The leaders of the Chinese party-state believes their distinctive version of socialism is superior, and that this superiority consists of an ability to exercise state power more forcefully and effectively than other governments…Whatever finally happens with the outbreak, the one thing that the propaganda narrative will not allow is a full debate over the costs and benefits of the government’s response. The only possible answer is that only state power could solve the problem, and it did.”
Returning to the Pandemic Game, I hope to have shown that, compared to liberal democracy, the communist system always has more reason to “Cover-up and Wait,” rather than “Tell the Truth and Act Early.” The qualification is essential. I have not shown that a communist system will always choose the cover-up strategy. But it is always more likely to go down that path and gamble with the world’s health than is a liberal democracy and is deserving of special blame for that reason.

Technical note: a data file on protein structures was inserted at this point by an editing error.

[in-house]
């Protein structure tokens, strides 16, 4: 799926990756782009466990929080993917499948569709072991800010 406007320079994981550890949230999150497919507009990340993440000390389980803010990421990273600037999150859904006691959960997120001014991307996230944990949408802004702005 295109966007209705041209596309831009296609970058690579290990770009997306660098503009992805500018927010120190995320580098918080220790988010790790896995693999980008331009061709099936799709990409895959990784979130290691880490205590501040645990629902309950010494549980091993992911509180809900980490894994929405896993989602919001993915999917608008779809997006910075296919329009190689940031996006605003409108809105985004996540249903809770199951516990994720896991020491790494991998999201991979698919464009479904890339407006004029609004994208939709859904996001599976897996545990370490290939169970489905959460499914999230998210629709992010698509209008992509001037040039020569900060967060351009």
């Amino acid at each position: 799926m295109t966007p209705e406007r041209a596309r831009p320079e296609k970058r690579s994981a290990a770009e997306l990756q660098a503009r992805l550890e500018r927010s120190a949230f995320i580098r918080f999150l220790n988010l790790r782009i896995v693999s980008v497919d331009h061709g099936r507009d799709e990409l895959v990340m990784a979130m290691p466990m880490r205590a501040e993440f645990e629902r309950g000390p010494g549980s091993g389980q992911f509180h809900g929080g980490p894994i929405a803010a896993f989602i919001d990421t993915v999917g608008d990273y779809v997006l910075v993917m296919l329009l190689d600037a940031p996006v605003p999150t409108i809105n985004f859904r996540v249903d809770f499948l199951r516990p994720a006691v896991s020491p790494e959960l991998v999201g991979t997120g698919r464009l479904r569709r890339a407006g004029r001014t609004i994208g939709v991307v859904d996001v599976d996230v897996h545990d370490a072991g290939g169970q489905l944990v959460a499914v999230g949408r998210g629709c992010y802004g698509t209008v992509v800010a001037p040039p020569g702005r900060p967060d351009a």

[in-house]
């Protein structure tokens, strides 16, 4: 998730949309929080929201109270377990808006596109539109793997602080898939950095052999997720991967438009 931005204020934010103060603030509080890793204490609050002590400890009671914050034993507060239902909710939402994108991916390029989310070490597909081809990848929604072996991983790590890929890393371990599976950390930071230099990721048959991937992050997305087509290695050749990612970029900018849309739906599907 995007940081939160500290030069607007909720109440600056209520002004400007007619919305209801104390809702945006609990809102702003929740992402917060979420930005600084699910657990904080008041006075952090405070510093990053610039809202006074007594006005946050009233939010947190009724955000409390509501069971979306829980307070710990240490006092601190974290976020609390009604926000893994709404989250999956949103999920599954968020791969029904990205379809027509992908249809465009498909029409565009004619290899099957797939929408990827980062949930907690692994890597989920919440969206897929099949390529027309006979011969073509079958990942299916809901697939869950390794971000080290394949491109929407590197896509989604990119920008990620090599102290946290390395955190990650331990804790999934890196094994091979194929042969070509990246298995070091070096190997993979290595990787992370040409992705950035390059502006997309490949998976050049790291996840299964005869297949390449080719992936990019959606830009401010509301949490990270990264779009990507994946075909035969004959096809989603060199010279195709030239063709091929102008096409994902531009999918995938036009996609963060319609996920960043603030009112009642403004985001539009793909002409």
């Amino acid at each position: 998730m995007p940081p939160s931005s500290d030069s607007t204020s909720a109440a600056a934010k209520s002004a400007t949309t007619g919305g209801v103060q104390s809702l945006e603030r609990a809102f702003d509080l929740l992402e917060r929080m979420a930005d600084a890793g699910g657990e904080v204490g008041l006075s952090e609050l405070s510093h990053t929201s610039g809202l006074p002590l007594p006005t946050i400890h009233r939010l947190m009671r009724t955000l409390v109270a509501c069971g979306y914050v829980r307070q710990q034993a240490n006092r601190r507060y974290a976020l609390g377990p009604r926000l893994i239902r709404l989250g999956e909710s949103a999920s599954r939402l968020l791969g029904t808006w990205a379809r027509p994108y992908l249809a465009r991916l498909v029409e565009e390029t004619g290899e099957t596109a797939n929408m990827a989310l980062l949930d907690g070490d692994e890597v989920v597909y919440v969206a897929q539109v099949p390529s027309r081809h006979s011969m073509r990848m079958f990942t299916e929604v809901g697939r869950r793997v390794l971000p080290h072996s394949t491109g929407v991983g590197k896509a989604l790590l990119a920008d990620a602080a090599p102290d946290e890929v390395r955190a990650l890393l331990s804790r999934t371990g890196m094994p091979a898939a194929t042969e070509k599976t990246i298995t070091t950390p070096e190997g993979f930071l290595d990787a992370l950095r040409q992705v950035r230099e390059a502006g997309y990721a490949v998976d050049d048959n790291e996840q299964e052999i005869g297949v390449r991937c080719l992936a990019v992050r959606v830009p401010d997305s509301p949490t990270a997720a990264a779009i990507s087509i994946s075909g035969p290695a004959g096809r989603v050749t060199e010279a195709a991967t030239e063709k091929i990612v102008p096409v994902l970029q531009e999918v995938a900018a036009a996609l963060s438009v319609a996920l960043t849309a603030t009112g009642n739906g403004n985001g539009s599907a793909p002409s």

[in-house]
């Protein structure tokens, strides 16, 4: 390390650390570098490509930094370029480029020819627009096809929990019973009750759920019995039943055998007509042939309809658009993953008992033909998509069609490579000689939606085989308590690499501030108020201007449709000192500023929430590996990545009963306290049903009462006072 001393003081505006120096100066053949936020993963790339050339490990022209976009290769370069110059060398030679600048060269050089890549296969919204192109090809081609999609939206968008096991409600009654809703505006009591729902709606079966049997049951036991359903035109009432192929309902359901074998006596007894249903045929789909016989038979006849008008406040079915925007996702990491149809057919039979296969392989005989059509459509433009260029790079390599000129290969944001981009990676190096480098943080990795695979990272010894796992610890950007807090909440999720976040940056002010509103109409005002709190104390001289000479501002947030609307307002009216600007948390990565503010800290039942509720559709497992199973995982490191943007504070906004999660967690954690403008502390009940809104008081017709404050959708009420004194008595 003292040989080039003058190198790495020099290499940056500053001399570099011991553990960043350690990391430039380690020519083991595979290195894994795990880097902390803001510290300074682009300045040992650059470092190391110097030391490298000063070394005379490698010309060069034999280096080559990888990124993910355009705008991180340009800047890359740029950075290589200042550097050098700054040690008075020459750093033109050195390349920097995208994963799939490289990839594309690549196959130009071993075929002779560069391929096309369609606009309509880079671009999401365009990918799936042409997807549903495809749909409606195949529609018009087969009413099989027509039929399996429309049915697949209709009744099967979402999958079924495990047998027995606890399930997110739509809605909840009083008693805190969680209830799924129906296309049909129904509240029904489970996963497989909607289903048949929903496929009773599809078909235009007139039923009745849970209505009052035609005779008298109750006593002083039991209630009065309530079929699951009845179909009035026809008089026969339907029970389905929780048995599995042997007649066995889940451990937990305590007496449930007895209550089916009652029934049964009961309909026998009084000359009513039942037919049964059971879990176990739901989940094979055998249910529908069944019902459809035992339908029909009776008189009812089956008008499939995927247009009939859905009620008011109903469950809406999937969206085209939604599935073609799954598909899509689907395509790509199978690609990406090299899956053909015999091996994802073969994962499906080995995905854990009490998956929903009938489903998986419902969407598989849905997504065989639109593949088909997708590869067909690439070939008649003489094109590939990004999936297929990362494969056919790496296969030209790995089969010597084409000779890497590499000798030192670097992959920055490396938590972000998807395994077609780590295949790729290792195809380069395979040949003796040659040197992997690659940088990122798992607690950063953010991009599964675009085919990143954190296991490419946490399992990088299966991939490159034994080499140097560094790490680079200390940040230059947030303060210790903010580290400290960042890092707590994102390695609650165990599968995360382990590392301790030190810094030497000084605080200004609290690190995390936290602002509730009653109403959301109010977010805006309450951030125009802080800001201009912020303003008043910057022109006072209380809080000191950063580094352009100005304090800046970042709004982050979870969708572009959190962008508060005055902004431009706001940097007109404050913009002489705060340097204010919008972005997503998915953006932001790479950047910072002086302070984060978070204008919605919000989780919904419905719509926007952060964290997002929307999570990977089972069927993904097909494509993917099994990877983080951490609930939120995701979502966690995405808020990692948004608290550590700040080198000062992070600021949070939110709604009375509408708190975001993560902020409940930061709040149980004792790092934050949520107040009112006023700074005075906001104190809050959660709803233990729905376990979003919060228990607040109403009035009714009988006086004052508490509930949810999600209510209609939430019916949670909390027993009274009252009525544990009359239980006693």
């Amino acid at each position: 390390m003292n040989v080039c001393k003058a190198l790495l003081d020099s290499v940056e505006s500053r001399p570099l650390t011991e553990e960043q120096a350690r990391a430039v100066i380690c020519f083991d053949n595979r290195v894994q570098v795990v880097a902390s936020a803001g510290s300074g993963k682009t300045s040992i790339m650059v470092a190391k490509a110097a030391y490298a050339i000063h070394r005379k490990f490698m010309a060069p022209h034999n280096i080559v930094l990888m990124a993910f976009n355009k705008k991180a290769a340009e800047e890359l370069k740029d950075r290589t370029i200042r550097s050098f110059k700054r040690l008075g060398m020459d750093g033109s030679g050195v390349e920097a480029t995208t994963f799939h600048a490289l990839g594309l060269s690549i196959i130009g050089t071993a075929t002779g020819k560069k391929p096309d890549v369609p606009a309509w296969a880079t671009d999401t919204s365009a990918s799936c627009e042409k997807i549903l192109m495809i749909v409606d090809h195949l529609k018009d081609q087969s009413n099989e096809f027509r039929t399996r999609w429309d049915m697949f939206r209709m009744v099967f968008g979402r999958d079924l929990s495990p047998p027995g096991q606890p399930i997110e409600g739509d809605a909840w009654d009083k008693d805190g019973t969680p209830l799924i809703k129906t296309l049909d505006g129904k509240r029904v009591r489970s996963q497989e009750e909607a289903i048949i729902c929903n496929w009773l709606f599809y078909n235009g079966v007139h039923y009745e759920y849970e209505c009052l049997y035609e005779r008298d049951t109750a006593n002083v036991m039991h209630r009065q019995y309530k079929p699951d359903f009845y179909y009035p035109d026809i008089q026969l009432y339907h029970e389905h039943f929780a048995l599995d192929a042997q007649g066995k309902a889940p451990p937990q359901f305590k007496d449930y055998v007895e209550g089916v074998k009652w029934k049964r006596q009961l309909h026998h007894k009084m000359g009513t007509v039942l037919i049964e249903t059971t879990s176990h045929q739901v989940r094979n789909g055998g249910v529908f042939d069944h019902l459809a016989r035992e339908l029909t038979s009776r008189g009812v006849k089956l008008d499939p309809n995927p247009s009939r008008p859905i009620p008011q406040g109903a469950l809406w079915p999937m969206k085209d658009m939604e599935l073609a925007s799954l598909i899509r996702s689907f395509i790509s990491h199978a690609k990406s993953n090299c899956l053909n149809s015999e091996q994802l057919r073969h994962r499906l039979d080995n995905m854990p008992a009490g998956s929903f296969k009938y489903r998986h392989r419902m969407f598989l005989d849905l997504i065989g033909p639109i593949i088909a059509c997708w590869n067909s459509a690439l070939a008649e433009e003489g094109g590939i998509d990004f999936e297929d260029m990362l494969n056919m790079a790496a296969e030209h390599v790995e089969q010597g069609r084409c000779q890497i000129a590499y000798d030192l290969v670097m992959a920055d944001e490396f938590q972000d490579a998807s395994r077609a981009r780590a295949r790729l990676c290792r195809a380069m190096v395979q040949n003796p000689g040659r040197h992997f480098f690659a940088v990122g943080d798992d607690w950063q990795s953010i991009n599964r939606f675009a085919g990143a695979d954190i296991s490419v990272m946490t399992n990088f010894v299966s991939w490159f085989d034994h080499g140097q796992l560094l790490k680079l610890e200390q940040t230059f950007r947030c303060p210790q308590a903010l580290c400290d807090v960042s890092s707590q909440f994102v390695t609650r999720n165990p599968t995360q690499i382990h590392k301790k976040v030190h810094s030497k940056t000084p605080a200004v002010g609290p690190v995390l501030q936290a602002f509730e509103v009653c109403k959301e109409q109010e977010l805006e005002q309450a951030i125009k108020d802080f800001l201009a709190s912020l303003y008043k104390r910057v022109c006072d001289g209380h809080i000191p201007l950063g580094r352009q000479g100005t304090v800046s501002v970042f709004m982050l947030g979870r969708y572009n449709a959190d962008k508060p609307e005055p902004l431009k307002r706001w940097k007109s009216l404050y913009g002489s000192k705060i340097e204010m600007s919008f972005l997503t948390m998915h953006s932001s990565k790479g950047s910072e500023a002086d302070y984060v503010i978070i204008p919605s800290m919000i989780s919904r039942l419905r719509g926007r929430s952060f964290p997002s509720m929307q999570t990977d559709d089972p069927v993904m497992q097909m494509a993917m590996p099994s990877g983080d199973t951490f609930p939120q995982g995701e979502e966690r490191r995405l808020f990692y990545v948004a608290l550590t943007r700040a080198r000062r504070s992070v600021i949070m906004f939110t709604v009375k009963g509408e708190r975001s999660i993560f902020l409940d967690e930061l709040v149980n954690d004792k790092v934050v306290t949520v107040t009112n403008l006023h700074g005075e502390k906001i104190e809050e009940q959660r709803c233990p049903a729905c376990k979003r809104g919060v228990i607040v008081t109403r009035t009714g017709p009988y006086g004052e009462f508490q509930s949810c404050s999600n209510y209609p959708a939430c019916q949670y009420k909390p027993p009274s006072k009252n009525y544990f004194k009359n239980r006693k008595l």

It is perhaps impossible to make a meaningful comparison on this score with Renzong’s government, so vastly greater are the knowledge and state capacity available in our times. Still, it is hard to imagine that a government as steeped in traditional Confucian values of humanity and piety as Renzong’s would want deliberately to go down so impious and cynical a path.
Another China is Possible: The Democratic Taiwan Model
To squash news of the virus in Wuhan was not the only reprehensible act of the Chinese regime in December and early January. It was also pushing a powerful cyber-disinformation campaign to undermine the January 11 elections in Taiwan and defeat President Tsai Ing-wen of the Democratic Progressive Party.